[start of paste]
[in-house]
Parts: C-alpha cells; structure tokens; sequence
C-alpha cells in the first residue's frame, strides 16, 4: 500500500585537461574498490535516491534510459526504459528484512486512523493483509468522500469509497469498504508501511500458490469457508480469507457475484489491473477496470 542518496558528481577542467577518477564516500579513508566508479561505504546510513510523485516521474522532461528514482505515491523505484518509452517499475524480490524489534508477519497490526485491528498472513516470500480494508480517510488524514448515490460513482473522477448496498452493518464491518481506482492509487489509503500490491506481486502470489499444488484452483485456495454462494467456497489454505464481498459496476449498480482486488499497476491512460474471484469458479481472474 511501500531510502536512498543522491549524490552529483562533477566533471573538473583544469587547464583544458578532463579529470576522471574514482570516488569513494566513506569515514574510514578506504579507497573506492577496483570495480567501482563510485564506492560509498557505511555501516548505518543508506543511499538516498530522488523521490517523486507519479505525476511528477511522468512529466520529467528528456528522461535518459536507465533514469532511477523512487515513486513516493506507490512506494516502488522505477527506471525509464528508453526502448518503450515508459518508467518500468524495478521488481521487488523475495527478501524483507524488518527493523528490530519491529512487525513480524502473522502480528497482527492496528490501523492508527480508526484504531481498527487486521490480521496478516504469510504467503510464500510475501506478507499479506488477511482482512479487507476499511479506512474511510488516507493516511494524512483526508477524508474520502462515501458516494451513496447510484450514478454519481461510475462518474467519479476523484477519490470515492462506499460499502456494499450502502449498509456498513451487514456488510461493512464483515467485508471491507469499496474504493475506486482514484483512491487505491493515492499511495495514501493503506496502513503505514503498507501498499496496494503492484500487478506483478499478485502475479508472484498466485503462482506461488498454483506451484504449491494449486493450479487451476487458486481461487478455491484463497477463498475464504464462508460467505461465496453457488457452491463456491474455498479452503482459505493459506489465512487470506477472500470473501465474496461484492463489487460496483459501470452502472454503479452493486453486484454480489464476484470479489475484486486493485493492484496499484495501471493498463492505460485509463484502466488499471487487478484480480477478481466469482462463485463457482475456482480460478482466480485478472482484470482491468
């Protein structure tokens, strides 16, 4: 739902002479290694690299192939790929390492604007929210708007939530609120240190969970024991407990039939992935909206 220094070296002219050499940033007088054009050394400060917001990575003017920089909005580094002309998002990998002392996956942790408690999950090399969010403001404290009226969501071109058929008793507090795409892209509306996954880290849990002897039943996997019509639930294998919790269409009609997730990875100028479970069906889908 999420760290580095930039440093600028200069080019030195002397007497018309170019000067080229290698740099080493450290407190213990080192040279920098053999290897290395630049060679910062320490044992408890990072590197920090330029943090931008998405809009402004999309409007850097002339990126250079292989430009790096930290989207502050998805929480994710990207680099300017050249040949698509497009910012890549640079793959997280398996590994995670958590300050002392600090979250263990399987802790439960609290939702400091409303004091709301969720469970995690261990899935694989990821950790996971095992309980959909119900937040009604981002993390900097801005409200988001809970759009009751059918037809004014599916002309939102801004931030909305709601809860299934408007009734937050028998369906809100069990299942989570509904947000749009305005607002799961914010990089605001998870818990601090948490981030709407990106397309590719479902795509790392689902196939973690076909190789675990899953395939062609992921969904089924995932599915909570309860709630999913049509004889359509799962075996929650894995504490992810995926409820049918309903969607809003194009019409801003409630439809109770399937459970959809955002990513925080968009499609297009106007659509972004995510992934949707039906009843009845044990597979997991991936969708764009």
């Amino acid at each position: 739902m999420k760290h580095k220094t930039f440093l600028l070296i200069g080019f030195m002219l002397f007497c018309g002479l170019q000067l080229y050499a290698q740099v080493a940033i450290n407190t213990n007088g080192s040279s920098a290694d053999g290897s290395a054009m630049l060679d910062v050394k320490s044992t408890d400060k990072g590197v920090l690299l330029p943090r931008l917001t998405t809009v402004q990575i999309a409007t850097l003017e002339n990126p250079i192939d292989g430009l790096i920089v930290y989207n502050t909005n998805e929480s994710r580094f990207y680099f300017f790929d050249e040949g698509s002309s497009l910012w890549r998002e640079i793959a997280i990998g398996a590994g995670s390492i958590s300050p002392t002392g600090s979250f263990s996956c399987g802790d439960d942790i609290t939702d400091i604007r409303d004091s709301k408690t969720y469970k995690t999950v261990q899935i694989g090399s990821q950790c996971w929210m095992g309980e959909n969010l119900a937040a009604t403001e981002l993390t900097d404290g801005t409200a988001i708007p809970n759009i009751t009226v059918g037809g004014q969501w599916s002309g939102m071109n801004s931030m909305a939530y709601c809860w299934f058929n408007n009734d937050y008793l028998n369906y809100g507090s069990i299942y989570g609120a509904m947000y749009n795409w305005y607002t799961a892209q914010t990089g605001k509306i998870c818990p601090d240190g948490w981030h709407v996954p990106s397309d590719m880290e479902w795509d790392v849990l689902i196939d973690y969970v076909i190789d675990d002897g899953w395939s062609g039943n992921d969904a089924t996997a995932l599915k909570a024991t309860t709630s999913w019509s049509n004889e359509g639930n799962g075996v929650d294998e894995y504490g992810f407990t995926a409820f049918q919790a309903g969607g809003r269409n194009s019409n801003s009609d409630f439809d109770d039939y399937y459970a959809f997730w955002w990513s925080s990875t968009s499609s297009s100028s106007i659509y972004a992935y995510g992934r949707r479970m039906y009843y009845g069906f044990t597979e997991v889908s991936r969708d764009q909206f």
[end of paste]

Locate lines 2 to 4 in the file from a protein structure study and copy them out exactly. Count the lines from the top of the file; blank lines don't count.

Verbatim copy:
Parts: C-alpha cells; structure tokens; sequence
C-alpha cells in the first residue's frame, strides 16, 4: 500500500585537461574498490535516491534510459526504459528484512486512523493483509468522500469509497469498504508501511500458490469457508480469507457475484489491473477496470 542518496558528481577542467577518477564516500579513508566508479561505504546510513510523485516521474522532461528514482505515491523505484518509452517499475524480490524489534508477519497490526485491528498472513516470500480494508480517510488524514448515490460513482473522477448496498452493518464491518481506482492509487489509503500490491506481486502470489499444488484452483485456495454462494467456497489454505464481498459496476449498480482486488499497476491512460474471484469458479481472474 511501500531510502536512498543522491549524490552529483562533477566533471573538473583544469587547464583544458578532463579529470576522471574514482570516488569513494566513506569515514574510514578506504579507497573506492577496483570495480567501482563510485564506492560509498557505511555501516548505518543508506543511499538516498530522488523521490517523486507519479505525476511528477511522468512529466520529467528528456528522461535518459536507465533514469532511477523512487515513486513516493506507490512506494516502488522505477527506471525509464528508453526502448518503450515508459518508467518500468524495478521488481521487488523475495527478501524483507524488518527493523528490530519491529512487525513480524502473522502480528497482527492496528490501523492508527480508526484504531481498527487486521490480521496478516504469510504467503510464500510475501506478507499479506488477511482482512479487507476499511479506512474511510488516507493516511494524512483526508477524508474520502462515501458516494451513496447510484450514478454519481461510475462518474467519479476523484477519490470515492462506499460499502456494499450502502449498509456498513451487514456488510461493512464483515467485508471491507469499496474504493475506486482514484483512491487505491493515492499511495495514501493503506496502513503505514503498507501498499496496494503492484500487478506483478499478485502475479508472484498466485503462482506461488498454483506451484504449491494449486493450479487451476487458486481461487478455491484463497477463498475464504464462508460467505461465496453457488457452491463456491474455498479452503482459505493459506489465512487470506477472500470473501465474496461484492463489487460496483459501470452502472454503479452493486453486484454480489464476484470479489475484486486493485493492484496499484495501471493498463492505460485509463484502466488499471487487478484480480477478481466469482462463485463457482475456482480460478482466480485478472482484470482491468
């Protein structure tokens, strides 16, 4: 739902002479290694690299192939790929390492604007929210708007939530609120240190969970024991407990039939992935909206 220094070296002219050499940033007088054009050394400060917001990575003017920089909005580094002309998002990998002392996956942790408690999950090399969010403001404290009226969501071109058929008793507090795409892209509306996954880290849990002897039943996997019509639930294998919790269409009609997730990875100028479970069906889908 999420760290580095930039440093600028200069080019030195002397007497018309170019000067080229290698740099080493450290407190213990080192040279920098053999290897290395630049060679910062320490044992408890990072590197920090330029943090931008998405809009402004999309409007850097002339990126250079292989430009790096930290989207502050998805929480994710990207680099300017050249040949698509497009910012890549640079793959997280398996590994995670958590300050002392600090979250263990399987802790439960609290939702400091409303004091709301969720469970995690261990899935694989990821950790996971095992309980959909119900937040009604981002993390900097801005409200988001809970759009009751059918037809004014599916002309939102801004931030909305709601809860299934408007009734937050028998369906809100069990299942989570509904947000749009305005607002799961914010990089605001998870818990601090948490981030709407990106397309590719479902795509790392689902196939973690076909190789675990899953395939062609992921969904089924995932599915909570309860709630999913049509004889359509799962075996929650894995504490992810995926409820049918309903969607809003194009019409801003409630439809109770399937459970959809955002990513925080968009499609297009106007659509972004995510992934949707039906009843009845044990597979997991991936969708764009």